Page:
I toured the surprisingly small United Airlines catering facility where 33,000 in-flight meals are made entirely by hand every day

Image
Nothing is automated. Sarah Jacobs
  • We visited United Airlines’ catering facility, Chelsea Food Services, near Newark International Airport in New Jersey,
  • Nothing was automated: Everything was made by hand, and all the ingredients were fresh.
  • The trick to aeroplane food is to only cook it halfway. Steak, for example, is cooked 30% of the way. The rest is done aboard the plane.
  • The facility is incredibly organised: Every meal, cart, and tray is efficiently produced, labelled, and dated.
  • Visit Insider’s homepage for more stories.

Besides likening themselves to cattle shoved into an airborne metal tube, there’s nothing airline passengers like to complain about more than how terrible aeroplane food is. But how and where those disappointing in-flight meals get made is rarely thought of.

United Airlines allowed our cameras into its catering facility, Chelsea Food Services, near Newark International Airport in New Jersey. Surprisingly, the food we saw was super fresh, made entirely by hand, and meticulously planned in advance.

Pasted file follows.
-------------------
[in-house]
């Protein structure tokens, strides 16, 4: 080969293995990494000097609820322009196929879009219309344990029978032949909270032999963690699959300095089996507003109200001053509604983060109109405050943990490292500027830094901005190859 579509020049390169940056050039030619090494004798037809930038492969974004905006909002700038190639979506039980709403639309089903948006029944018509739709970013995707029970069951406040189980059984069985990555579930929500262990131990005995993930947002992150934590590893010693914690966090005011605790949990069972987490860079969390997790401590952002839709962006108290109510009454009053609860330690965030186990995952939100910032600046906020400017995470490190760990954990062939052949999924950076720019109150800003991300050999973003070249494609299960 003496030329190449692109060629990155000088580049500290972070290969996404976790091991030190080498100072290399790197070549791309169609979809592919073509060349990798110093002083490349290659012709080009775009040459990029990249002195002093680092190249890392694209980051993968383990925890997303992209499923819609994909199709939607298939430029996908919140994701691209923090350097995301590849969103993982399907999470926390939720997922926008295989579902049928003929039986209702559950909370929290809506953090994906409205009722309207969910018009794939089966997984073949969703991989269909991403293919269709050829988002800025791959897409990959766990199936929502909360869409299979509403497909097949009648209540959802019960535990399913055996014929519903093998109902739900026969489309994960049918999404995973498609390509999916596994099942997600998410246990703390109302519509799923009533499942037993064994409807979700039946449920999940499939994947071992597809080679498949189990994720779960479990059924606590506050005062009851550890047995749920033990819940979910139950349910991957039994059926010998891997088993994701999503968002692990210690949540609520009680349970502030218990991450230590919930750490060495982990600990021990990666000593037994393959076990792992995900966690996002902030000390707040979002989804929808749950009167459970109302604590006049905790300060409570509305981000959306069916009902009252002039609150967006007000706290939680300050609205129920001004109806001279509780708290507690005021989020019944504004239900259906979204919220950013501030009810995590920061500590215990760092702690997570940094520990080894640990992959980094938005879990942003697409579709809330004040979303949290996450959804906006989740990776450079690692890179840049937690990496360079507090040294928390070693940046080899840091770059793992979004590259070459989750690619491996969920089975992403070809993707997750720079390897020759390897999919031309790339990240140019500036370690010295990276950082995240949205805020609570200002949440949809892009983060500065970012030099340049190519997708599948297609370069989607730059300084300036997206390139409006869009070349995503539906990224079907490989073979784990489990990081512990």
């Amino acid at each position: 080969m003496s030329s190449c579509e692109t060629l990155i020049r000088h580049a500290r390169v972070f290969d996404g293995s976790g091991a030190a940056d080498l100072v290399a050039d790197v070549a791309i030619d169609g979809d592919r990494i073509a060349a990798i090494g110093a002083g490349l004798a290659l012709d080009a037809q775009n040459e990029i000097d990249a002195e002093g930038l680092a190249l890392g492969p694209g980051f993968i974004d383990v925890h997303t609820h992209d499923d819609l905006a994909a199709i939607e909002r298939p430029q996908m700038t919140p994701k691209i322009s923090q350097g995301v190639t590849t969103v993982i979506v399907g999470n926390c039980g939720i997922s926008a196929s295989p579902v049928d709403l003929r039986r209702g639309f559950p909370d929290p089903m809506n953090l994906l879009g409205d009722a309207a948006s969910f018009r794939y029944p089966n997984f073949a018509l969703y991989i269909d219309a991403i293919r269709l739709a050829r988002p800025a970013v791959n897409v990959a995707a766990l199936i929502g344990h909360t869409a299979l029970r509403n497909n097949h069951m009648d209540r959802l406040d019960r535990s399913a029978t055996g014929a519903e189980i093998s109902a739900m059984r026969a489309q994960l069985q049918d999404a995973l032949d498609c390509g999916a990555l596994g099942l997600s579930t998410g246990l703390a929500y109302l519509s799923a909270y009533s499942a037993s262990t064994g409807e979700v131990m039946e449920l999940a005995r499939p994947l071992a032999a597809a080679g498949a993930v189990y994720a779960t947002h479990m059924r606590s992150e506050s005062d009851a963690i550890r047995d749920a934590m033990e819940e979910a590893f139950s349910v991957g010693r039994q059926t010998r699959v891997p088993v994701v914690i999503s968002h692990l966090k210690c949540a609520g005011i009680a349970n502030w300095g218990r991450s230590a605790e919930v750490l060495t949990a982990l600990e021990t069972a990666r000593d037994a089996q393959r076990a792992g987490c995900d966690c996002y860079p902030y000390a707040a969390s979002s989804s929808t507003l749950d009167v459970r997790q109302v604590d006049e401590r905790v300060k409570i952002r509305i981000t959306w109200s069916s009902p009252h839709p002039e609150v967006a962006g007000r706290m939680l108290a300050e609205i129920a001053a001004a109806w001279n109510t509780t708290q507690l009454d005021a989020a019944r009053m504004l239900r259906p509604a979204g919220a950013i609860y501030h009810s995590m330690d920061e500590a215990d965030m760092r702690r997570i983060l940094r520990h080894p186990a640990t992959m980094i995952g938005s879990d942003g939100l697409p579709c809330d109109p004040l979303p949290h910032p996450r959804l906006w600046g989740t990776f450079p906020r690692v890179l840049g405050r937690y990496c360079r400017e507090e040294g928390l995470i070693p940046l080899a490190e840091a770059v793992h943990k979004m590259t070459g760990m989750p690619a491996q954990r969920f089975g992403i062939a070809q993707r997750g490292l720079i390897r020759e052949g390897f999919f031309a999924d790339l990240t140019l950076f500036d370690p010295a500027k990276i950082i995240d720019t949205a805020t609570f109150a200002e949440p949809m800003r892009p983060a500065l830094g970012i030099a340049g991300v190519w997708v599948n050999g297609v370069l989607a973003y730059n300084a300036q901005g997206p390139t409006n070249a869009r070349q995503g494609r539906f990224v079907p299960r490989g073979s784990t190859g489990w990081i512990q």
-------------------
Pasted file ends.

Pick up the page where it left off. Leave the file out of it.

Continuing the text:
Keep scrolling to see all of the work that goes into the making of your in-flight meals.


Welcome to United’s Chelsea Food Services facility, where a team of 1,000 produces 33,000 meals per day.

Image
The facility is located near Newark Airport in New Jersey. Sarah Jacobs

Food services manager Leon Britton showed us around.

Image
At the time of writing, Britton had worked here for 28 years. Sarah Jacobs

Absolutely everyone is required to wear a hair net, and most wear lab coats.

Image
To our eyes, the facility was spotlessly clean. Sarah Jacobs

This place is a machine — every meal, cart, and tray is efficiently produced, labelled, and dated.

Image
The facility is super organised. Sarah Jacobs

Here in the hot kitchen, meals for 217 flights are made daily.

Image
The hot kitchen is actually quite small for the amount of work it has to accommodate. Sarah Jacobs

Fresh veggies are chopped by hand and cooked on a grill. Nothing is automated.